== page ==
Labour Court ordering employer to pay over 400,000 baht as compensation to 14 Myanmar migrant workers in trafficking and forced labour case in Kanchanaburi’s sugar cane plantation

On 31 August 2023 at 11.30 at the Labour Court Region 7, staff members from the Human Rights and Development Foundation (HRDF) in Mahachai chapter, lawyers and Director and staff from the Pathumthani Welfare Protection Center for Victims of Trafficking in Person have accompanied 14 Myanmar migrant workers employed in a sugar cane plantation in Kanchanaburi, as injured parties in the trafficking and forced labour case, to attend a mediation session. This stems from a case filed by the labour inspectors of the Kanchanaburi Provincial Office of Labour Protection and Welfare to compel the employer to make the payment as instructed by the labour inspectors.


According to the Court Docket, those present during the mediation included the employer, a Skill Development Technical Officer, Senior Professional Level, a legal officer and an interpreter from the Human Rights and Development Foundation (HRDF) and the 14 Myanmar migrant workers as injured parties. Following the mediation, the employer agreed to pay 400,000 baht which is an equivalent of 73% of the amount of 547,380 baht, awarded by the labour inspector. Each employee of the sugar cane plantation shall receive the payment according to the average amount they are entitled to. It is expected that the Court shall transfer the money to their bank accounts within two working days.


On 1 March 2023, special operations officers from the Department of Provincial Administration and staff members from the Human Rights and Development Foundation (HRDF) have rescued the 14 Myanmar migrant workers including ten men and four women. They were forced to cut sugar cane in Moo 9, Tambon Ban Kao, Muang District, Kanchanaburi. After investigating further, the DPA’s special operations officers have found the employer could be culpable of committing an offence of forced labour or service according to Section 6/1 of the Anti-Trafficking in Persons Act B.E. 2551 and offence against other applicable laws. The employer had earlier absconded. Later the employer has made contact with the DPA’s special operations team indicating he wanted to turn himself in on the following day. Earlier on 19 February 2023, a Myanmar migrant worker has contacted and asked for help from HRDF’s staff in Samut Sakhon for being subject to intimidation and physical abuse by their employer who also threatened to not pay them their wage, forced them to work and retained their personal documents, as a result of which they wanted to run away. For more information, please read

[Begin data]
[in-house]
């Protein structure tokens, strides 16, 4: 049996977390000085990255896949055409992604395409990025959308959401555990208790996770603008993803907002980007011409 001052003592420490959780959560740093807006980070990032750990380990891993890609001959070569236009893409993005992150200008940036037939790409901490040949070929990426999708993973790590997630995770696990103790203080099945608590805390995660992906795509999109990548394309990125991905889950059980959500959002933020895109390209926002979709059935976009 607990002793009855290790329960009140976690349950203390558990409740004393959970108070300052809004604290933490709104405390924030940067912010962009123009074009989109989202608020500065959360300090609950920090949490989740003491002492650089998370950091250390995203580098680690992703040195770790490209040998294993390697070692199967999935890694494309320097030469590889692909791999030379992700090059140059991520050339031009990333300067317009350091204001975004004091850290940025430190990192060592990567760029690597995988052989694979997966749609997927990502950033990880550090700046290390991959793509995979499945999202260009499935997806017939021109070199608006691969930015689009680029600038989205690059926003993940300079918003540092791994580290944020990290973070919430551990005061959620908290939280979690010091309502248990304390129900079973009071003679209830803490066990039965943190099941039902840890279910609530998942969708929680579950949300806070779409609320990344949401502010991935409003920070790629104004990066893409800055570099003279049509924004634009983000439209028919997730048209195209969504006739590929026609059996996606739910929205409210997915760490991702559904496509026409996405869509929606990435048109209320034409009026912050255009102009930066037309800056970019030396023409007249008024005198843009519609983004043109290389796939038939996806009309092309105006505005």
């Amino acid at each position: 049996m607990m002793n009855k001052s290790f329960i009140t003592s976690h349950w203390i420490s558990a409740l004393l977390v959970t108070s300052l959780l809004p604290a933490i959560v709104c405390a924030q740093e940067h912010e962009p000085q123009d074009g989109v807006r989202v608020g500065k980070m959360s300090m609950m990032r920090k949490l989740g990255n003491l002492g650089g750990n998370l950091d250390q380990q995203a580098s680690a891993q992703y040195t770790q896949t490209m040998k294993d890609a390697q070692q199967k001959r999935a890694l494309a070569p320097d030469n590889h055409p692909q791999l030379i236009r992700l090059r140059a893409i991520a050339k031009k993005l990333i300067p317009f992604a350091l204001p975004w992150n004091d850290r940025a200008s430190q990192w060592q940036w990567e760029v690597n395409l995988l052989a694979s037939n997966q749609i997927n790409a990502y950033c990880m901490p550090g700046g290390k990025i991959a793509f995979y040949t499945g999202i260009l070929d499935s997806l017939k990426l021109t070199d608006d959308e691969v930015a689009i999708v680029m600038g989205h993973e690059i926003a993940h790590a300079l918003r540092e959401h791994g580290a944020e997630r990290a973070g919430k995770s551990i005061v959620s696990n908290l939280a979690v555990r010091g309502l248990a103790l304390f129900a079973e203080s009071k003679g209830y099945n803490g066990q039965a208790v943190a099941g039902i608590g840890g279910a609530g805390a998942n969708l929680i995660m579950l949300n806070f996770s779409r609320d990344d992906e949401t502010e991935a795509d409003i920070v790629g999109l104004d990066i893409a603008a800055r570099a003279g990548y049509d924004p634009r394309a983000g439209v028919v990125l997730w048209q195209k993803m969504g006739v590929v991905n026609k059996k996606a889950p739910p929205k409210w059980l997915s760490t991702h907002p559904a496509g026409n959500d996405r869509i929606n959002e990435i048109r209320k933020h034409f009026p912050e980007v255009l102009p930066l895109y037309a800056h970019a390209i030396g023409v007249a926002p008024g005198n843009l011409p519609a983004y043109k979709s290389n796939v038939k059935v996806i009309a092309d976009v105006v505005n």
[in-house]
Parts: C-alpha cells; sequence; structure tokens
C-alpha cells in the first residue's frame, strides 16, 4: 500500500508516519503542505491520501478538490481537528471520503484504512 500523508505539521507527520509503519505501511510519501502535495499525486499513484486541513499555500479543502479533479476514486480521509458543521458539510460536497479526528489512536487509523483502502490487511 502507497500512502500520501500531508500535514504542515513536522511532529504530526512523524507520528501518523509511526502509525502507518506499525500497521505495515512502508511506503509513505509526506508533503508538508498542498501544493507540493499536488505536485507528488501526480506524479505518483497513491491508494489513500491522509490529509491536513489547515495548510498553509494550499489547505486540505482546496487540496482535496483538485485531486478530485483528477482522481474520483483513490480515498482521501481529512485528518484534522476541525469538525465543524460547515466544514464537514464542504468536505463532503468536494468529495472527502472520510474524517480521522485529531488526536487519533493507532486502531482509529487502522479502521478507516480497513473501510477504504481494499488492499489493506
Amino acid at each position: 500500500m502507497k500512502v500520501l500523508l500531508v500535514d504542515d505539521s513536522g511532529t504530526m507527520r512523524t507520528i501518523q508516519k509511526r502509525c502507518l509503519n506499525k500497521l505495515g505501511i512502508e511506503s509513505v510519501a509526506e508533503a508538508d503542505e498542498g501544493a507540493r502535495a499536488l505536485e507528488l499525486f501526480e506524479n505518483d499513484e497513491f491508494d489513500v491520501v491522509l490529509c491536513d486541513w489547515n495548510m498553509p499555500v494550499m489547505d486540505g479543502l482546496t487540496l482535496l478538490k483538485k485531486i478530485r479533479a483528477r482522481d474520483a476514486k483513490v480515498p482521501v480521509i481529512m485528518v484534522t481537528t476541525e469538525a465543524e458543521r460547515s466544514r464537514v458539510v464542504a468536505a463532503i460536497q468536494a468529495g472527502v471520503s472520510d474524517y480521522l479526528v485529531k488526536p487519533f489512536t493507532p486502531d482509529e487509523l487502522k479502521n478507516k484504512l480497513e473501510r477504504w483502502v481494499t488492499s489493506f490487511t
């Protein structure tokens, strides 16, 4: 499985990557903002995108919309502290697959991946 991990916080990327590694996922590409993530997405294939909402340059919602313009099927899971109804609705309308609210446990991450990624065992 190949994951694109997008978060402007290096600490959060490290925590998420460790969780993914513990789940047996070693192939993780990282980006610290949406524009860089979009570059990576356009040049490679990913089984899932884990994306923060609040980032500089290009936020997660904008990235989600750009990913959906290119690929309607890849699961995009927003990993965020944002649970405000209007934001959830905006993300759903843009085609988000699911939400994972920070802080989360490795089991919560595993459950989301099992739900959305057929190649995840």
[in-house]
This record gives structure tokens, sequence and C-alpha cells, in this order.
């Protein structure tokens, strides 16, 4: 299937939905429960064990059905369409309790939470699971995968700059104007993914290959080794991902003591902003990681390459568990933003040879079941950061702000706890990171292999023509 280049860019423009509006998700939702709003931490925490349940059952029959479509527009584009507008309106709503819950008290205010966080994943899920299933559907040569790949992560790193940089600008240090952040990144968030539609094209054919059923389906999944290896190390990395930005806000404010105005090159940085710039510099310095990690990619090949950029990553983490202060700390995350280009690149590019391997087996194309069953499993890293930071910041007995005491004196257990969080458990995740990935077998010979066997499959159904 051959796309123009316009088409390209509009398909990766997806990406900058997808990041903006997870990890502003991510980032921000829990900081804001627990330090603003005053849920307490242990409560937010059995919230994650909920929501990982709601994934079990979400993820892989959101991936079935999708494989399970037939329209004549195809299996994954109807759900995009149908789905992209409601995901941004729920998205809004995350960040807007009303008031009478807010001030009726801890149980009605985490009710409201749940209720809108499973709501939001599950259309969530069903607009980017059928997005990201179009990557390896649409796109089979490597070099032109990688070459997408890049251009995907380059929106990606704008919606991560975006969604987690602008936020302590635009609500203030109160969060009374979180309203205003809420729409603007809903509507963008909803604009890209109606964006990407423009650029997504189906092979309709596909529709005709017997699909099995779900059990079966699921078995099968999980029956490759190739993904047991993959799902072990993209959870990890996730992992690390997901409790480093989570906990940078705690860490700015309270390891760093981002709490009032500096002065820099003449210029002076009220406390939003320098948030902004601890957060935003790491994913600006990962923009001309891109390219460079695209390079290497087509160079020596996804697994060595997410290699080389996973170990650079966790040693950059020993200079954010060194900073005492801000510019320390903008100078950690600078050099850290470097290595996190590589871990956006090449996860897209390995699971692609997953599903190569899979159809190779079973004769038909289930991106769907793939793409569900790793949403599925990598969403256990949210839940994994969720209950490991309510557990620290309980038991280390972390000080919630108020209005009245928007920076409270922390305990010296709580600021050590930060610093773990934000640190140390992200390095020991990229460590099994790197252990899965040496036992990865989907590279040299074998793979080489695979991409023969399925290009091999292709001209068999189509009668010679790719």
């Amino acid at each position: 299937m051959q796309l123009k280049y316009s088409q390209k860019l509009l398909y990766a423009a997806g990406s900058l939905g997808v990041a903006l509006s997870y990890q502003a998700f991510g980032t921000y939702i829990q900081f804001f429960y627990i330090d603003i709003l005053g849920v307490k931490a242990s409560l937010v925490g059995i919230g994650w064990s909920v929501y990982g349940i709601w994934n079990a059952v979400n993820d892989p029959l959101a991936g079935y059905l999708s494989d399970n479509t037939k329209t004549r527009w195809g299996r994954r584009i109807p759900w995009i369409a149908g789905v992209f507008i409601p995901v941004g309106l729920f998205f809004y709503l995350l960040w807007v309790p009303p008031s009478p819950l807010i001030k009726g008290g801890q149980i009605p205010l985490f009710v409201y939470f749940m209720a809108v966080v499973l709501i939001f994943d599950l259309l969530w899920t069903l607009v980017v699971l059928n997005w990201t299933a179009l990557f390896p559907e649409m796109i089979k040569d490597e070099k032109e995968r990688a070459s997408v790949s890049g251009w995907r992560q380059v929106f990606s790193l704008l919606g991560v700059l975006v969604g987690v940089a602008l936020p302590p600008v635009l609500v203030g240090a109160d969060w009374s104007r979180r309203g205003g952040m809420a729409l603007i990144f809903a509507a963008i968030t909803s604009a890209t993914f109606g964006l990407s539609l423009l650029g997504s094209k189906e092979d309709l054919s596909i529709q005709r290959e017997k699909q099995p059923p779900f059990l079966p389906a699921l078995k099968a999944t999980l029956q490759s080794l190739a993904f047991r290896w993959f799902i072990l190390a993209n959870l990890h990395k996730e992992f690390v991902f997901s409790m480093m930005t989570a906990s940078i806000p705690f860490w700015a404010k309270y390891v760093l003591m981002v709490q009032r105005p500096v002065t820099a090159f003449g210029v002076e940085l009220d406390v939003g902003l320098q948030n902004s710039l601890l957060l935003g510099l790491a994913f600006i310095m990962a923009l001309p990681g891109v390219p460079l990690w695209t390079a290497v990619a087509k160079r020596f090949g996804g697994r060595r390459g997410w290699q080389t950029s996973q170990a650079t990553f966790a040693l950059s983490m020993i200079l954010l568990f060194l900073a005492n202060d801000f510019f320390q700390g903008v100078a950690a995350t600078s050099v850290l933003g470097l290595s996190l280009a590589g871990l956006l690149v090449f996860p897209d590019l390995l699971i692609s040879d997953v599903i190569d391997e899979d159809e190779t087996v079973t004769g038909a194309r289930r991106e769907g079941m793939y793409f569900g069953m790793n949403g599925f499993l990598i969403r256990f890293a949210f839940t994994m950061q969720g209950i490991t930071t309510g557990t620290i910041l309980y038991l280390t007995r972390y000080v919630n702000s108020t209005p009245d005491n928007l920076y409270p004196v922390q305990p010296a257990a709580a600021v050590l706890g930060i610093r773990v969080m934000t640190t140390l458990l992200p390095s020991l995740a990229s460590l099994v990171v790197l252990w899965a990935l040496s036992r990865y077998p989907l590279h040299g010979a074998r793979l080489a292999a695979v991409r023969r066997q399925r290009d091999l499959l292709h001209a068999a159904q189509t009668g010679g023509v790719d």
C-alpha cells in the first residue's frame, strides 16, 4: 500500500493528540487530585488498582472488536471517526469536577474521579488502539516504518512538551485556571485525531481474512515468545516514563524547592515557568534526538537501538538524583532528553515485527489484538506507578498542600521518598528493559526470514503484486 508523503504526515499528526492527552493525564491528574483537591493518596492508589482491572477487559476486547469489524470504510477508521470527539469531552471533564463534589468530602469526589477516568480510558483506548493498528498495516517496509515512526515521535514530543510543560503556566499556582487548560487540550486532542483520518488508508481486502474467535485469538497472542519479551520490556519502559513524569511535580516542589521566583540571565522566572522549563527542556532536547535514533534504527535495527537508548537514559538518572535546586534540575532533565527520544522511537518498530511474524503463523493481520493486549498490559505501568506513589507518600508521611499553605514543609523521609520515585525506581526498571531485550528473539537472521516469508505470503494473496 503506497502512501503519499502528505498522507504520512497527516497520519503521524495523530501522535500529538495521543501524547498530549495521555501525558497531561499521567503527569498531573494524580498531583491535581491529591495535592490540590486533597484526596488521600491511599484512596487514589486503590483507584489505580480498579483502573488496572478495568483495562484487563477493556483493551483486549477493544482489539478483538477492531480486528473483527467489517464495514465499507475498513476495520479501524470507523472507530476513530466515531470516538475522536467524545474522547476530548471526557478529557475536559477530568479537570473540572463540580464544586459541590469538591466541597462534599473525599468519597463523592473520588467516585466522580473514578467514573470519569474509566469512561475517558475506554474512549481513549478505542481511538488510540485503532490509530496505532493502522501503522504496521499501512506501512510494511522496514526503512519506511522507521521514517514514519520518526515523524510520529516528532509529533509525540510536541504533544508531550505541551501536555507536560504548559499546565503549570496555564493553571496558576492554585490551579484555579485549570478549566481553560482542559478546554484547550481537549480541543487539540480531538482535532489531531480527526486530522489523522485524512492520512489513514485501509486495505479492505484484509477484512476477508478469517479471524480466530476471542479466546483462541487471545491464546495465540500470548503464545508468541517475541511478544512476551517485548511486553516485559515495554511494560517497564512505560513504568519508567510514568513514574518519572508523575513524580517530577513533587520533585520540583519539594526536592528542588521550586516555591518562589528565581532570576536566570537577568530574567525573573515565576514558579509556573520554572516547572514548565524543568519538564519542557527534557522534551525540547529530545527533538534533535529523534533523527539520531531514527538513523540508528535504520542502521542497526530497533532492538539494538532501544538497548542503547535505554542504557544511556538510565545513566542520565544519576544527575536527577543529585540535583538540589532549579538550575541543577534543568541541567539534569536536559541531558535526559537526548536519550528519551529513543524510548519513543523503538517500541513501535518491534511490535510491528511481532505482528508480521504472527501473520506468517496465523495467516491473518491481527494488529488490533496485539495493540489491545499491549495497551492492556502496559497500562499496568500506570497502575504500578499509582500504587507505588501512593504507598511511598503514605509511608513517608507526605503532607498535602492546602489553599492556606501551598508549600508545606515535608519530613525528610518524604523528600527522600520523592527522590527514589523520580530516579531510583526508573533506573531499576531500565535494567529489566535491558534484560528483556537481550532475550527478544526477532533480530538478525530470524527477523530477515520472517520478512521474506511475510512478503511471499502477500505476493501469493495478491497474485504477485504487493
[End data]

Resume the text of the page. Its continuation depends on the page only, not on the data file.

Of late on 9 May 2023, during the press conference of the Royal Thai Police led by Pol.Gen. Surachate Hakparn. Deputy Commissioner General. Director of Child Woman Protection Anti-Human Trafficking and Fishery Royal Thai Police, there was a briefing on the conclusion of the investigation of forced labour in the Muang District, Kanchanaburi. Legal action was lodged against the employer, their accomplice and human smugglers, altogether nine individuals. In the letter, it indicates that Pol.Gen. Surachate Hakparn has instructed the Superintendent of the Moung Kanchanaburi Polce Station to investigate and compile evidence on the trafficking in person case and to expand the investigation to round up all people concerned with the process. From the police investigation, it was found Mr. Chirayut Chalermsuppaset, the employer, ran a business to smuggle in migrant workers and then forced them to work in a sugar cane plantation while withholding all of their personal documents. He even used knives and firearms to threaten them and force them to work. The workers had to work with no days off and were paid 500 baht each per week having to live in rather crammed shelter,  The police have corroborated evidence and pressed charges against the nine suspects including the employer, two accomplices, and six human smugglers including in an offence against trafficking in person and forced labour or service, being accessories in the perpetration of trafficking in person and forced labour or service, and harbouring, hiding or in any manner assisting an alien to enter the country and evade arrest.


Initially, the Royal Thai Police concluded that the six human smugglers are being charged separately and the investigation report has been completed and furnished to the public prosecutor. As to the prosecution against the employer and their accomplices, the investigation is still ongoing and the report will be further submitted to the public prosecutor while the investigation report against complicit government officials shall be submitted to the public prosecutor on corruption and malfeasance case.